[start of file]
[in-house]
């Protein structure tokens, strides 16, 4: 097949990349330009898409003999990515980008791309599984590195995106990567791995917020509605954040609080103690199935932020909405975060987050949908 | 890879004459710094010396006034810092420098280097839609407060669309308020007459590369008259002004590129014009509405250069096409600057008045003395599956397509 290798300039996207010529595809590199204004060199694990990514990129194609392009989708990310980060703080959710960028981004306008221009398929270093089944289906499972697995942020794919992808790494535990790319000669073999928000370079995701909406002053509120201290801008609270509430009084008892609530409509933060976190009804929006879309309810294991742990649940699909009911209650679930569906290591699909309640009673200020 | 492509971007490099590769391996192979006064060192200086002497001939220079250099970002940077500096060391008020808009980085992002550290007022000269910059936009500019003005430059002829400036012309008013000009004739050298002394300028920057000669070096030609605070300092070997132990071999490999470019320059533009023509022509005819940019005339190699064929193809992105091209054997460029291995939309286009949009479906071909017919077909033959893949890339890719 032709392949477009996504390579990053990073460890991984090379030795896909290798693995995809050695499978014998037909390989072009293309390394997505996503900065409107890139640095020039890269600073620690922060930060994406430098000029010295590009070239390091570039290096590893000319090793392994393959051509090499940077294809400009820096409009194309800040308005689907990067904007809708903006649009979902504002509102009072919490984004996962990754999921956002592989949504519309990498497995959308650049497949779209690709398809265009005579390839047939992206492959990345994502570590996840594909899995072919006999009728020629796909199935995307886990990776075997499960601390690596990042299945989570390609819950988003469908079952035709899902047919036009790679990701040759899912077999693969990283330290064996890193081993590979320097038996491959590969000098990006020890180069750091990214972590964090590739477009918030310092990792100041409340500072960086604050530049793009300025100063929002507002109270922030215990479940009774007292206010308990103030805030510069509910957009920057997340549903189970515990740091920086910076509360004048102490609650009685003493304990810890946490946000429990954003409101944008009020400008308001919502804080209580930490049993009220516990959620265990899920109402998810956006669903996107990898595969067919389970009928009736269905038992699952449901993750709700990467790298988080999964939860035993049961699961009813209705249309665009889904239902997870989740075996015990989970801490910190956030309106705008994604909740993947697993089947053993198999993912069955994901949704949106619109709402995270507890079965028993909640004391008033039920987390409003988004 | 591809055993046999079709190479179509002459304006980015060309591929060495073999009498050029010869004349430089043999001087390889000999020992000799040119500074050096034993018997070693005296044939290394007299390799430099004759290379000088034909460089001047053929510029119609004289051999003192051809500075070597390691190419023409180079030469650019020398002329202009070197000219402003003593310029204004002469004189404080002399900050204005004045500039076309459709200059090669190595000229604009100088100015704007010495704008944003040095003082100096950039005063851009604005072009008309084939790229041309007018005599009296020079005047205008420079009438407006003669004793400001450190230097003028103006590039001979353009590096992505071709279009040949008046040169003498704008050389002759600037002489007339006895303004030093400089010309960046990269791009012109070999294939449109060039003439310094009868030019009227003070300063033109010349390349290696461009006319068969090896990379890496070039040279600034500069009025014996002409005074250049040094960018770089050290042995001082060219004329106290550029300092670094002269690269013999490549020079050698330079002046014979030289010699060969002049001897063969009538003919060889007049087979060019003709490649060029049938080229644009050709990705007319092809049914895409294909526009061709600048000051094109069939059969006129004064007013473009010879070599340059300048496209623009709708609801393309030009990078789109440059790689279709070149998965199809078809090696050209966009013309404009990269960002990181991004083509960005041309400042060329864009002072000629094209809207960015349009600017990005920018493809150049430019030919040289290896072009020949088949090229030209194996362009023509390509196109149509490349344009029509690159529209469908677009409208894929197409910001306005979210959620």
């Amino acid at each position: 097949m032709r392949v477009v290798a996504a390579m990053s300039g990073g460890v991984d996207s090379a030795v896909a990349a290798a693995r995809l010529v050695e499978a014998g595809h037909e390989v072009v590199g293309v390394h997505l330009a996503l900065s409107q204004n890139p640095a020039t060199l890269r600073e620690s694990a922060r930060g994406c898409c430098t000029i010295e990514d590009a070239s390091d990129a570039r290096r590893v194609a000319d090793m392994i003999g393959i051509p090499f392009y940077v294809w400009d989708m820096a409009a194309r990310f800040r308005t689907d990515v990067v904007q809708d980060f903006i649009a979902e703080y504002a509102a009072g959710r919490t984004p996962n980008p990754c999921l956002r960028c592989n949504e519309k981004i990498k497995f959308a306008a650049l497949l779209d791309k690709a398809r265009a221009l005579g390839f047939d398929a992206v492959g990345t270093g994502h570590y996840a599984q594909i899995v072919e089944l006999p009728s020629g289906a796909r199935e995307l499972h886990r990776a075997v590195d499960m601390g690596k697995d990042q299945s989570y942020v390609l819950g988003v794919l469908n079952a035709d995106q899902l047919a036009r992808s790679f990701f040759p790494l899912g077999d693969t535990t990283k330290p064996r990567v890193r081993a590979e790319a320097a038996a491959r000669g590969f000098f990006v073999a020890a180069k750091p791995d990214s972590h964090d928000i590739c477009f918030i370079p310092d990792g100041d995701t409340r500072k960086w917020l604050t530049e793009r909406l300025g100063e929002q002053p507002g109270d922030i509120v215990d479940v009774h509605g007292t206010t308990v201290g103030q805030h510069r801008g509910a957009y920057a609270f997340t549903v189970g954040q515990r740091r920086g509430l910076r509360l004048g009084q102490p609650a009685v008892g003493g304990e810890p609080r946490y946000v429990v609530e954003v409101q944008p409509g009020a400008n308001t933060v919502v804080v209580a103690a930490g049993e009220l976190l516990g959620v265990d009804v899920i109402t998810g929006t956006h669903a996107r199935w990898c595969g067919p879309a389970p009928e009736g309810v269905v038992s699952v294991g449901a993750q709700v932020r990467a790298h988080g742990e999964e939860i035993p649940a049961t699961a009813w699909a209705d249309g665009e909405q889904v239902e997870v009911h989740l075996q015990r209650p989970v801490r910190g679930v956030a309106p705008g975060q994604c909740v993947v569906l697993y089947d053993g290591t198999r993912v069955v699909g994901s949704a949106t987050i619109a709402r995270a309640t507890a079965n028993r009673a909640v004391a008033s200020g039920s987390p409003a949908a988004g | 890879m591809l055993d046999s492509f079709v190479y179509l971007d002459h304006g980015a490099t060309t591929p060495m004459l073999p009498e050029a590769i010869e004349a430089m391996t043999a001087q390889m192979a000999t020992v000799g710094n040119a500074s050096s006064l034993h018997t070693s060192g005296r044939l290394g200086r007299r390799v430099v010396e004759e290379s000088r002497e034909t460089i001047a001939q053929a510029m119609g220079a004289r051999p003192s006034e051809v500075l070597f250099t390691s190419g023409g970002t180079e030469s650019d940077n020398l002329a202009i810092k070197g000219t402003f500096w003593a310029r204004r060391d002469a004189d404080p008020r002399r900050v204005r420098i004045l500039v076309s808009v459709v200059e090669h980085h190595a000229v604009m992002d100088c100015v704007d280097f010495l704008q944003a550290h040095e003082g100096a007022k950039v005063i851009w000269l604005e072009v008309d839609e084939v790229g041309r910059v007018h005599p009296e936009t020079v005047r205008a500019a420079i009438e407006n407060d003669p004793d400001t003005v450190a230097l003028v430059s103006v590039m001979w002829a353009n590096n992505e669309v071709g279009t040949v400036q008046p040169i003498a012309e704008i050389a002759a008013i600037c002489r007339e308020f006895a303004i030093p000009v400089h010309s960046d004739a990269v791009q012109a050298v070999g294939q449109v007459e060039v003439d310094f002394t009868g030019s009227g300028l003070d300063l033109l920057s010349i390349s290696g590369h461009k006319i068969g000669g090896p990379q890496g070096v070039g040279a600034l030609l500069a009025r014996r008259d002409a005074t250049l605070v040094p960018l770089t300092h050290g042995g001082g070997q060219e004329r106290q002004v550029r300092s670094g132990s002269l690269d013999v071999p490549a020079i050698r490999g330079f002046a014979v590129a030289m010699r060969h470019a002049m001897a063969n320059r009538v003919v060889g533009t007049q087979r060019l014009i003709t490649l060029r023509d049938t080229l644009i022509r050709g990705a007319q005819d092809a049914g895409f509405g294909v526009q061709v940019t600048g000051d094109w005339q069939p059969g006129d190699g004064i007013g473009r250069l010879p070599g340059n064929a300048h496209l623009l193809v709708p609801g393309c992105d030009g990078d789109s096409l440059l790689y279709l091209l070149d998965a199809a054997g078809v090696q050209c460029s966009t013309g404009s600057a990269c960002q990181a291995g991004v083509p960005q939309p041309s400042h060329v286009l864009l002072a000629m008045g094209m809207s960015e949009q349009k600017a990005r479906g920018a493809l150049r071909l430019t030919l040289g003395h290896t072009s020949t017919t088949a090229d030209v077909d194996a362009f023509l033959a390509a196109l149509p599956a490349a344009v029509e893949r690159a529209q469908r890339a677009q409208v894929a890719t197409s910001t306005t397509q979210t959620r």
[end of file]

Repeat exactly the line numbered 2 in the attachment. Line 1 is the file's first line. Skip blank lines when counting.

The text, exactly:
């Protein structure tokens, strides 16, 4: 097949990349330009898409003999990515980008791309599984590195995106990567791995917020509605954040609080103690199935932020909405975060987050949908 | 890879004459710094010396006034810092420098280097839609407060669309308020007459590369008259002004590129014009509405250069096409600057008045003395599956397509 290798300039996207010529595809590199204004060199694990990514990129194609392009989708990310980060703080959710960028981004306008221009398929270093089944289906499972697995942020794919992808790494535990790319000669073999928000370079995701909406002053509120201290801008609270509430009084008892609530409509933060976190009804929006879309309810294991742990649940699909009911209650679930569906290591699909309640009673200020 | 492509971007490099590769391996192979006064060192200086002497001939220079250099970002940077500096060391008020808009980085992002550290007022000269910059936009500019003005430059002829400036012309008013000009004739050298002394300028920057000669070096030609605070300092070997132990071999490999470019320059533009023509022509005819940019005339190699064929193809992105091209054997460029291995939309286009949009479906071909017919077909033959893949890339890719 032709392949477009996504390579990053990073460890991984090379030795896909290798693995995809050695499978014998037909390989072009293309390394997505996503900065409107890139640095020039890269600073620690922060930060994406430098000029010295590009070239390091570039290096590893000319090793392994393959051509090499940077294809400009820096409009194309800040308005689907990067904007809708903006649009979902504002509102009072919490984004996962990754999921956002592989949504519309990498497995959308650049497949779209690709398809265009005579390839047939992206492959990345994502570590996840594909899995072919006999009728020629796909199935995307886990990776075997499960601390690596990042299945989570390609819950988003469908079952035709899902047919036009790679990701040759899912077999693969990283330290064996890193081993590979320097038996491959590969000098990006020890180069750091990214972590964090590739477009918030310092990792100041409340500072960086604050530049793009300025100063929002507002109270922030215990479940009774007292206010308990103030805030510069509910957009920057997340549903189970515990740091920086910076509360004048102490609650009685003493304990810890946490946000429990954003409101944008009020400008308001919502804080209580930490049993009220516990959620265990899920109402998810956006669903996107990898595969067919389970009928009736269905038992699952449901993750709700990467790298988080999964939860035993049961699961009813209705249309665009889904239902997870989740075996015990989970801490910190956030309106705008994604909740993947697993089947053993198999993912069955994901949704949106619109709402995270507890079965028993909640004391008033039920987390409003988004 | 591809055993046999079709190479179509002459304006980015060309591929060495073999009498050029010869004349430089043999001087390889000999020992000799040119500074050096034993018997070693005296044939290394007299390799430099004759290379000088034909460089001047053929510029119609004289051999003192051809500075070597390691190419023409180079030469650019020398002329202009070197000219402003003593310029204004002469004189404080002399900050204005004045500039076309459709200059090669190595000229604009100088100015704007010495704008944003040095003082100096950039005063851009604005072009008309084939790229041309007018005599009296020079005047205008420079009438407006003669004793400001450190230097003028103006590039001979353009590096992505071709279009040949008046040169003498704008050389002759600037002489007339006895303004030093400089010309960046990269791009012109070999294939449109060039003439310094009868030019009227003070300063033109010349390349290696461009006319068969090896990379890496070039040279600034500069009025014996002409005074250049040094960018770089050290042995001082060219004329106290550029300092670094002269690269013999490549020079050698330079002046014979030289010699060969002049001897063969009538003919060889007049087979060019003709490649060029049938080229644009050709990705007319092809049914895409294909526009061709600048000051094109069939059969006129004064007013473009010879070599340059300048496209623009709708609801393309030009990078789109440059790689279709070149998965199809078809090696050209966009013309404009990269960002990181991004083509960005041309400042060329864009002072000629094209809207960015349009600017990005920018493809150049430019030919040289290896072009020949088949090229030209194996362009023509390509196109149509490349344009029509690159529209469908677009409208894929197409910001306005979210959620």